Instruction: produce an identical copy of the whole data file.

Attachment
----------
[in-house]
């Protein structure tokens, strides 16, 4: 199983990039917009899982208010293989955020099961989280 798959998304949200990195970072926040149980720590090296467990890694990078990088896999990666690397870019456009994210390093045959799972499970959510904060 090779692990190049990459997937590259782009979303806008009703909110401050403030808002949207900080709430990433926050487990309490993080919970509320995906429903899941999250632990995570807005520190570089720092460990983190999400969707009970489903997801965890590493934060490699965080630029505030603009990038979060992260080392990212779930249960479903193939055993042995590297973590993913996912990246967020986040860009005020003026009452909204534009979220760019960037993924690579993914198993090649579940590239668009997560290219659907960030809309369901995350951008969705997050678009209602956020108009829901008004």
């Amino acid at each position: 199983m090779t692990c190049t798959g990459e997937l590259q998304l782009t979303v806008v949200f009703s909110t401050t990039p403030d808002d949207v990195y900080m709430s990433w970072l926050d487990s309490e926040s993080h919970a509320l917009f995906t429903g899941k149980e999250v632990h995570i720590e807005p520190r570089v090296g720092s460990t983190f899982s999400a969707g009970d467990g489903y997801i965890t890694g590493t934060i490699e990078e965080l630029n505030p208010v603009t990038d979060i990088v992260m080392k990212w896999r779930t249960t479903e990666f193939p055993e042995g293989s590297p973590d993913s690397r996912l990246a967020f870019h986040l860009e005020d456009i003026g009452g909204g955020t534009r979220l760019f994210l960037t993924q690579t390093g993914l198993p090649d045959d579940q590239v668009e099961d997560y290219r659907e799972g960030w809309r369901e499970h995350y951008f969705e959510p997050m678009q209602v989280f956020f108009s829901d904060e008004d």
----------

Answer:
[in-house]
């Protein structure tokens, strides 16, 4: 199983990039917009899982208010293989955020099961989280 798959998304949200990195970072926040149980720590090296467990890694990078990088896999990666690397870019456009994210390093045959799972499970959510904060 090779692990190049990459997937590259782009979303806008009703909110401050403030808002949207900080709430990433926050487990309490993080919970509320995906429903899941999250632990995570807005520190570089720092460990983190999400969707009970489903997801965890590493934060490699965080630029505030603009990038979060992260080392990212779930249960479903193939055993042995590297973590993913996912990246967020986040860009005020003026009452909204534009979220760019960037993924690579993914198993090649579940590239668009997560290219659907960030809309369901995350951008969705997050678009209602956020108009829901008004």
């Amino acid at each position: 199983m090779t692990c190049t798959g990459e997937l590259q998304l782009t979303v806008v949200f009703s909110t401050t990039p403030d808002d949207v990195y900080m709430s990433w970072l926050d487990s309490e926040s993080h919970a509320l917009f995906t429903g899941k149980e999250v632990h995570i720590e807005p520190r570089v090296g720092s460990t983190f899982s999400a969707g009970d467990g489903y997801i965890t890694g590493t934060i490699e990078e965080l630029n505030p208010v603009t990038d979060i990088v992260m080392k990212w896999r779930t249960t479903e990666f193939p055993e042995g293989s590297p973590d993913s690397r996912l990246a967020f870019h986040l860009e005020d456009i003026g009452g909204g955020t534009r979220l760019f994210l960037t993924q690579t390093g993914l198993p090649d045959d579940q590239v668009e099961d997560y290219r659907e799972g960030w809309r369901e499970h995350y951008f969705e959510p997050m678009q209602v989280f956020f108009s829901d904060e008004d």